From basketball tips to core and indoor training, the PE sessions on Home School Hub, with Emer O’Neill, are always available and are always great for burning energy after too much. of hours stuck inside on a rainy day.
Find them on Youtube or on the RTÉ Player and invite the whole family!
This book, written by activist, activist, teacher and writer Sinéad Burke, is about believing in yourself, using your voice and finding your place in the world. A powerful book for any tween or teen who is working hard to find out who he is.
If you want to raise a rebel or just have a kid who is interested in history or politics, get yourself The Making of Mollie, a wonderful piece of historical fiction set in Dublin.
Follow Mollie, 14, from Drumcondra, as she sets out to bring some excitement into her life, discovers her sister is a secret suffragist, and ends up joining the movement.
“I was ten years old when my parents were killed by pirates. It didn’t bother me as much as you might think, I barely knew my parents. These are the opening lines of The Extremely Inconvenient Adventures of Bronte Mettlestone, which was one of my daughter’s favorite books in recent months.
It is about Brontë’s quest to carry out the instructions left to him in his parents’ will. There is magic, adventure, tension, a lot of humor and a lot of fun. And, thankfully, there are two other books by Jaclyn Moriarty as well, featuring some of the same characters – The Stolen Prince of Cloudburst and The Slightly Alarming Tale of the Whispering Wars.
“I bought it recently for my nine year old, and when he refused to start it early (because it’s not a book from any of the series he usually reads), I read to him. the first two chapters. It worked: he was addicted. We both burst out laughing at the narrator’s frustration at having a name that belongs (in his own words) to an 80-year-old man or a dog, and we wondered how a 12-year-old would end up. to rob a bank.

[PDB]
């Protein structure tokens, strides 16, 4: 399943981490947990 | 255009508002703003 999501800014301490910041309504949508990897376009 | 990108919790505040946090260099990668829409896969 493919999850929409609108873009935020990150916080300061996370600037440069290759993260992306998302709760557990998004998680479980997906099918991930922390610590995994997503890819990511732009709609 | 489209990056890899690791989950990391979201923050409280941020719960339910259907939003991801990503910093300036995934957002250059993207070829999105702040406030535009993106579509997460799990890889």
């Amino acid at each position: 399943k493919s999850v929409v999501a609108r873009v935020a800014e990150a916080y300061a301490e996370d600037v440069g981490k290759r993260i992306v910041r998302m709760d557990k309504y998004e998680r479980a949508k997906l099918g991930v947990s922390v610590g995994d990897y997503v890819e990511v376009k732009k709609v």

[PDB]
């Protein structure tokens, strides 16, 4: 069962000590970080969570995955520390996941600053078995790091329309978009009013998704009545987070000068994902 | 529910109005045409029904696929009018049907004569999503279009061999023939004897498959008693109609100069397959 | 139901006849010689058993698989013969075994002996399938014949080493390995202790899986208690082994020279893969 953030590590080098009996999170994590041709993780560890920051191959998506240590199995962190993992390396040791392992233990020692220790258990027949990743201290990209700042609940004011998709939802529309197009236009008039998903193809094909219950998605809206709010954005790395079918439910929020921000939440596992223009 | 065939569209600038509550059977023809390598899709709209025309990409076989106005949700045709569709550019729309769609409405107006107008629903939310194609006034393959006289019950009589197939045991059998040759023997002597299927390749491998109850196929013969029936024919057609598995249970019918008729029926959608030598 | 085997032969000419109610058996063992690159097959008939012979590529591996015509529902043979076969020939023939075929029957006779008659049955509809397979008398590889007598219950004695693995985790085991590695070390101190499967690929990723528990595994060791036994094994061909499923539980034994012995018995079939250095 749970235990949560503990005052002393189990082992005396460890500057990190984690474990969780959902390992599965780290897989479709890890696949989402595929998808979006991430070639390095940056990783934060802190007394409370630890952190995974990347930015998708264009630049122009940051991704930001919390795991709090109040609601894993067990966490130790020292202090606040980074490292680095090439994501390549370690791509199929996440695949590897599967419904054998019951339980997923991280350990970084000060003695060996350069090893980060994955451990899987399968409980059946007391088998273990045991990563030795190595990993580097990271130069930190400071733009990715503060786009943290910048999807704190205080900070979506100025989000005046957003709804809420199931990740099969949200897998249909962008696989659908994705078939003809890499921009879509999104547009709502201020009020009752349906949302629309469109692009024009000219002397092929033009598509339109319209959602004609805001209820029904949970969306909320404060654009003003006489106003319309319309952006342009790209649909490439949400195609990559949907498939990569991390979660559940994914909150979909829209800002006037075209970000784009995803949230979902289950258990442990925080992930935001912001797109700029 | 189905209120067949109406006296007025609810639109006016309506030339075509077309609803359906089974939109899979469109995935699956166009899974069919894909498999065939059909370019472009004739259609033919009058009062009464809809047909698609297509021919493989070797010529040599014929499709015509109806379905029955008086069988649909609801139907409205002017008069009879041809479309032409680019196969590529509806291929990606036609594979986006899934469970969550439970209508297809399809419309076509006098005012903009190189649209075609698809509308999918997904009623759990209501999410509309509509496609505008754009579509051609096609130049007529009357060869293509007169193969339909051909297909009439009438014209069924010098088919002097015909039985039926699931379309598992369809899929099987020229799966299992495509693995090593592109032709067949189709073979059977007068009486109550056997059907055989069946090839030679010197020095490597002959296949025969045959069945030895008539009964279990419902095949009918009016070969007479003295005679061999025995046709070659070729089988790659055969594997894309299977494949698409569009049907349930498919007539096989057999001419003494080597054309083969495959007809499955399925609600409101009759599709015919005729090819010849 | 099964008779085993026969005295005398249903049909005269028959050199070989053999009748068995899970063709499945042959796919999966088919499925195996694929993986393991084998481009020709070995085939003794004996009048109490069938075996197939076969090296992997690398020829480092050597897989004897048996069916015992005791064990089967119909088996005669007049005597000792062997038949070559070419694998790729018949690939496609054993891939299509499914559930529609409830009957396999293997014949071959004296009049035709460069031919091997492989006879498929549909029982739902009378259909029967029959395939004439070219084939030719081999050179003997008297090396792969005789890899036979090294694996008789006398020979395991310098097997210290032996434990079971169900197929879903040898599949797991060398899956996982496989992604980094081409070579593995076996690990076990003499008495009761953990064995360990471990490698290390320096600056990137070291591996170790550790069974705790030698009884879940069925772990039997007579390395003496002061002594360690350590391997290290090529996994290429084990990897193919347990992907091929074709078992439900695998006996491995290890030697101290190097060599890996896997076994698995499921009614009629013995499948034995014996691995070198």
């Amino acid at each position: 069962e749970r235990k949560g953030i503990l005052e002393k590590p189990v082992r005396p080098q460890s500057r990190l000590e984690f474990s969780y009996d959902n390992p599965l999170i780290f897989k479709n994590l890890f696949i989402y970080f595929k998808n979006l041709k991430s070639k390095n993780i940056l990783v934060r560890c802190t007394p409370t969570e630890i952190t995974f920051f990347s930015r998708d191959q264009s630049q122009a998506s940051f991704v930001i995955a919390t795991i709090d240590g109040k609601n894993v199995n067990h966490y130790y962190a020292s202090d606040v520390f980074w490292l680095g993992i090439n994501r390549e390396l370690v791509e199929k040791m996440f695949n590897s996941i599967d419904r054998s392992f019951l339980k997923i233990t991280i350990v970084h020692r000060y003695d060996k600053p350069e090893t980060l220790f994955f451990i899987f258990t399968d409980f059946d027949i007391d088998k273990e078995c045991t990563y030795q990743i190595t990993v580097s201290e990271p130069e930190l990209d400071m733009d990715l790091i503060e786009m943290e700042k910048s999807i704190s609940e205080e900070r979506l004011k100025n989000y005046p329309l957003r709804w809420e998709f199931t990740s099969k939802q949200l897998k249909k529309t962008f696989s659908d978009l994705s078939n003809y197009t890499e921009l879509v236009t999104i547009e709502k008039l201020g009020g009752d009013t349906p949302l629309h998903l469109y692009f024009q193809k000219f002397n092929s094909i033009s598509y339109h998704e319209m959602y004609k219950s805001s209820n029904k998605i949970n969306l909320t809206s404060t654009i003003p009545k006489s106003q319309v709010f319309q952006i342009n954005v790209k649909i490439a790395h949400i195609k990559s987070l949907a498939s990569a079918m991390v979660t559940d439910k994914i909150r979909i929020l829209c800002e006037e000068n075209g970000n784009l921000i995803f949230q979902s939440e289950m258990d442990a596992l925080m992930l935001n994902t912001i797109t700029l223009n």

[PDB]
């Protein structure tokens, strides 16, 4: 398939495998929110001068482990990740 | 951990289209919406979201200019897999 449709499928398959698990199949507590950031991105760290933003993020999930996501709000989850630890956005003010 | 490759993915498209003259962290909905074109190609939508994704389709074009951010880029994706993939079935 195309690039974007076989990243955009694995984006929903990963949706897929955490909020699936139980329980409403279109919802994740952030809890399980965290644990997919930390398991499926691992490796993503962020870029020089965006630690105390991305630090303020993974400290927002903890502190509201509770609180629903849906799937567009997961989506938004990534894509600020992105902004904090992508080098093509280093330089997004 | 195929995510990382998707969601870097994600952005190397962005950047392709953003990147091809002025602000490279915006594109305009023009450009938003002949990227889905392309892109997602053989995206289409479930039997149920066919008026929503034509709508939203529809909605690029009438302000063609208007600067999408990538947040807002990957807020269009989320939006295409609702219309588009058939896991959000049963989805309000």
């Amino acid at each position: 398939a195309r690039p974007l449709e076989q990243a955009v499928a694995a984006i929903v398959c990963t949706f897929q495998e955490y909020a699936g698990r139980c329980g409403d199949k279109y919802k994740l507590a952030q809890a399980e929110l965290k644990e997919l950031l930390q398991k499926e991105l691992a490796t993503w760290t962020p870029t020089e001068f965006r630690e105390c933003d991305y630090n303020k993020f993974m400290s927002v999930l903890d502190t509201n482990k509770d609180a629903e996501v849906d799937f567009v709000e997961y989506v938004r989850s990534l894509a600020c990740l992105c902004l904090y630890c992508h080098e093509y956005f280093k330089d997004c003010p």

“The action takes place in Ireland, which also pleased my son very much. I love walking past his room at night, hearing him chuckle while reading. He’s almost finished the book and gives it “five out of five stars.”
“My 12 year old heard about this series from a friend at school and decided to give it a try. She absolutely loved the first book, and the good news is that there are nine books in the series, and they’re really, really big books – 800 pages each.
“Any parent who struggles to find new reading material for children will understand the joy of a substantial series.
“The books are about Sophie, a 12 year old teenage girl with a secret, and Fitz, a mysterious boy who appears in her life. These are fantastic and good adventures for, according to my daughter, Harry Potter and School of Good and Evil fans.
“My two daughters, aged 7 and 4, are avid book lovers and have even let me read some of my own to them on occasion. We love to read new and old classics, but the one we keep coming back to is Busy, Busy World, by Richard Scarry. They roar with laughter at many stories and it’s jam-packed with detail. It was my absolute favorite when I was a kid, so it’s a pleasure to read these hilarious stories as an adult, with fresh eyes.
“This summer we returned to another favorite, called Sam and Dave Dig a Hole, from author Mac Barnett and illustrator Jon Klassen. It’s a brilliant, beautifully illustrated and funny book with a surprising ending.